When speech is too fast, the tracking of the acoustic signal along the auditory pathway deteriorates, leading to suboptimal speech segmentation and decoding of speech information. Thus, speech comprehension is limited by the temporal constraints of the auditory system. Here we ask whether individual differences in auditory-motor coupling strength in part shape these temporal constraints. In two behavioral experiments, we characterize individual differences in the comprehension of naturalistic speech as function of the individual synchronization between the auditory and motor systems and the preferred frequencies of the systems. Obviously, speech comprehension declined at higher speech rates. Importantly, however, both higher auditory-motor synchronization and higher spontaneous speech motor production rates were predictive of better speech-comprehension performance. Furthermore, performance increased with higher working memory capacity (Digit Span) and higher linguistic, model-based sentence predictability – particularly so at higher speech rates and for individuals with high auditory-motor synchronization. These findings support the notion of an individual preferred auditory– motor regime that allows for optimal speech processing. The data provide evidence for a model that assigns a central role to motor-system-dependent individual flexibility in continuous speech comprehension.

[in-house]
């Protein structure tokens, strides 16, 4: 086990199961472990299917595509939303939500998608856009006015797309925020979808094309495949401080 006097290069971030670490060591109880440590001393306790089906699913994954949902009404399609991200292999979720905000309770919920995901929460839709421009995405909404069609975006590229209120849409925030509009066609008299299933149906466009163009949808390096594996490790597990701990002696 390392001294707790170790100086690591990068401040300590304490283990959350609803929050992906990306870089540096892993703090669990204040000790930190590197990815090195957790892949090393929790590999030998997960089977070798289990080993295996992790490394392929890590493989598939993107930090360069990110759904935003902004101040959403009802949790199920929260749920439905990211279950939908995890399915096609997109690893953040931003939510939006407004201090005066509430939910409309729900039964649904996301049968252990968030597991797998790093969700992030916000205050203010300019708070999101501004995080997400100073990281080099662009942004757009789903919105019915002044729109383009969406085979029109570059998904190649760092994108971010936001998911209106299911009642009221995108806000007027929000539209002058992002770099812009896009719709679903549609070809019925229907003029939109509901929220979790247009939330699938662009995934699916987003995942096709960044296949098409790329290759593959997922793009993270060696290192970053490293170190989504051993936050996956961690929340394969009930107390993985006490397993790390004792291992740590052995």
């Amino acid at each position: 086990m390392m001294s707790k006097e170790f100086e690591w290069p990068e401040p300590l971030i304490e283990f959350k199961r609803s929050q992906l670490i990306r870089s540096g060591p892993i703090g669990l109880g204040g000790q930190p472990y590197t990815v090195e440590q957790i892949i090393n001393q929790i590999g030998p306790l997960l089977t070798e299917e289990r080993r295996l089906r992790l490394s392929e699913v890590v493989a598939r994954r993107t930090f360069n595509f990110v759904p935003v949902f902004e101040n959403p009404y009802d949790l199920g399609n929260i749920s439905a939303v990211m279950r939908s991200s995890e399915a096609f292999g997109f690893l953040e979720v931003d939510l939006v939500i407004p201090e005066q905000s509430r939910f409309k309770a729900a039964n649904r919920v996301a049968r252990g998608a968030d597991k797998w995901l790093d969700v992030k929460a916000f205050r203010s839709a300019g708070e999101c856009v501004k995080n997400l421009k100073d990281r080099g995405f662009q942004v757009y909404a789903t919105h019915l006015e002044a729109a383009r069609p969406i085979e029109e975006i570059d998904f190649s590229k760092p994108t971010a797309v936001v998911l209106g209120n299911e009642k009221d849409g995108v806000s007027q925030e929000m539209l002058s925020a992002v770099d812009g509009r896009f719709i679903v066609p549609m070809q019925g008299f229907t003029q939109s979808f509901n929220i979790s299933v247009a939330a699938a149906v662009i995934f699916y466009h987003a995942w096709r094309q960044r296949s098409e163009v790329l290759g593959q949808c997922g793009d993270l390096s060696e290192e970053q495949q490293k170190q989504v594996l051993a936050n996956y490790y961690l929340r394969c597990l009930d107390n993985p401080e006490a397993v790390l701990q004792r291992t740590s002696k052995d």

- speech perception
- speech production
- auditory-motor synchronization